Friday, July 17, 2009

Where certainty ends and zealotry begins (page 10)

Amy Chua isn't just writing about a process that can occur. She's, allegedly, talking about something inevitable:
Introducing democracy in these circumstances does not tranform voters into open-minded cocitizens in a national community...
Wait, I thought the point of your book was the combination of laissez-faire capitalism and democracy radicalizing and created ethnic tensions, not drawing from them? Maybe I'm picking at something that's not here, but it seems like Chua is writing from personal experience, the situation of the Phillipines, where lack of regulation and the rise of a Chinese economic elite proceeded later democratization. Getting back to the main point:
Introducing democracy in these circumstances does not tranform voters into open-minded cocitizens in a national community. Rather, the competition for votes fosters the emergence of demagogues who scapegoat the resented minority and foment active ethnonationalist movements demanding that the country's wealth and identity be reclaimed by the "true owners of the nation". (10)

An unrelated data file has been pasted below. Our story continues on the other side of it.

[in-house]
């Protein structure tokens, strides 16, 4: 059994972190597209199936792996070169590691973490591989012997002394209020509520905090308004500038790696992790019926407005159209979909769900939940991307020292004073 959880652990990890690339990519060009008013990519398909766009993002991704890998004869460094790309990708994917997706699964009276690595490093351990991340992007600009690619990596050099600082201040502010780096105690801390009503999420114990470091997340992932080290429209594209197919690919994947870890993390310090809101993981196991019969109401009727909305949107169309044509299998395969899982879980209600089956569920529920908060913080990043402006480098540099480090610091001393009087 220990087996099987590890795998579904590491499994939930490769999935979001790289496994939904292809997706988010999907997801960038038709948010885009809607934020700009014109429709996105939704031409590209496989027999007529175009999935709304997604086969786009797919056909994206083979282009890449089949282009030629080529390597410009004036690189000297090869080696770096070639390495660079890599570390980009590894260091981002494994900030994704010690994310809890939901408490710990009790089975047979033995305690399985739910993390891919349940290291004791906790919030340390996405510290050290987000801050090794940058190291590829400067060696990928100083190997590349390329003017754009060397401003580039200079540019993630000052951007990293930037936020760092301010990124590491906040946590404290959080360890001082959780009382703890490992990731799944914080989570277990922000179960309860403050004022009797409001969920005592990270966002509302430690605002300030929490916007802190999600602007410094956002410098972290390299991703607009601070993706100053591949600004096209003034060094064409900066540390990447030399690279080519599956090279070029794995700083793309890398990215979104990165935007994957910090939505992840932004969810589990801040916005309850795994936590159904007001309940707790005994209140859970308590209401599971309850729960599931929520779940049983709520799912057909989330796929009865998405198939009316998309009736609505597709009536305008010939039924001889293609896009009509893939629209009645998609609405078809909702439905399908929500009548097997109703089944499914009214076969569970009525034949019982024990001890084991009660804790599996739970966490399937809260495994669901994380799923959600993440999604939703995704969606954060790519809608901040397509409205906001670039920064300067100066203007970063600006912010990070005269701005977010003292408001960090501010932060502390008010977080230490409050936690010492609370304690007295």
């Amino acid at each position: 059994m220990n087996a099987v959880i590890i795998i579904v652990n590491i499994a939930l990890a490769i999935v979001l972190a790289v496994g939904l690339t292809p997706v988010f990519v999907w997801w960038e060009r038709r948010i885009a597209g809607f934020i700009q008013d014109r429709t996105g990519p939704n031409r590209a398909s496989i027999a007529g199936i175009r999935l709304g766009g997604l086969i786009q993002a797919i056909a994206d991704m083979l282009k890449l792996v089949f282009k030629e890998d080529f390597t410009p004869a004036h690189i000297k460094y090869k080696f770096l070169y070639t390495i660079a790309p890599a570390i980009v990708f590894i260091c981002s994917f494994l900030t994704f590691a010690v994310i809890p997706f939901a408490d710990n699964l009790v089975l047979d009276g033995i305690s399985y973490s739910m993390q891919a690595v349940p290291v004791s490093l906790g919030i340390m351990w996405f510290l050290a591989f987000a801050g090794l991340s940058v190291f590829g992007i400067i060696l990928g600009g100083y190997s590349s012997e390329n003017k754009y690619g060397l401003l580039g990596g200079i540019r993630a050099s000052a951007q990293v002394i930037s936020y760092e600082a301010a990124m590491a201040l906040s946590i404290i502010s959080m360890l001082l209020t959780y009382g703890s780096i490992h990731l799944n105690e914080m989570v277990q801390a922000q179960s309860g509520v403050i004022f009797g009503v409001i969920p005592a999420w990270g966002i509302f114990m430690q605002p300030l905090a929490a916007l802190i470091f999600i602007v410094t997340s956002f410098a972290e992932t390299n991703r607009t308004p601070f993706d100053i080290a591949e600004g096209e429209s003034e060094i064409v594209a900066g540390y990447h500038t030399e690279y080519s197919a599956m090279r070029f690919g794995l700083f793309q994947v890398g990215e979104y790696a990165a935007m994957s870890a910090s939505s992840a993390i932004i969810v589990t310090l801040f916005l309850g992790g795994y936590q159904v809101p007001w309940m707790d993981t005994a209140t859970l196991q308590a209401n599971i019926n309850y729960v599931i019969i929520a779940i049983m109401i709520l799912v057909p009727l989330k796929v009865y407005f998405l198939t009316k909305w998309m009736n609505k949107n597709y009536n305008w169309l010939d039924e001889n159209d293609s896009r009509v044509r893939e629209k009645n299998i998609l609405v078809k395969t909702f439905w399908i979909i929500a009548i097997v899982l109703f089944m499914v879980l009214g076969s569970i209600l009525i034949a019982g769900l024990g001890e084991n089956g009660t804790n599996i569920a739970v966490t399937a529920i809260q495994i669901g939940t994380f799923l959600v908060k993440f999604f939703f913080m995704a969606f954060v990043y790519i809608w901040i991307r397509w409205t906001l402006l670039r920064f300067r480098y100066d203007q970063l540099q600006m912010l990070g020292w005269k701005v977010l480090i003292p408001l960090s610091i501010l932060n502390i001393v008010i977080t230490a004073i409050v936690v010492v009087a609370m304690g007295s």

Look at that language - "fosters" not "can foster". Not only is this strangely absolute (and if there's one absolute that holds firm it's that absolutes rarely stand the test of time), but she seems to be making herself bizzarely vulnerable. A single counterexample can destroy her entire statement here, and thereby damage the credibility of the rest of her thesis-meets-book. One, sole, singular example of, Catholics (the rich minority) and Protestants (the not-so-rich majority) in the Netherlands over the past few centuries not killing each other or much of anything on par with Chua's predictions. Before she or any one else complains, she uses other primarily religious shifts as examples several times - the Catholic-Protestant splits in Ireland and the Balkans most memorably and pertinent to this issue.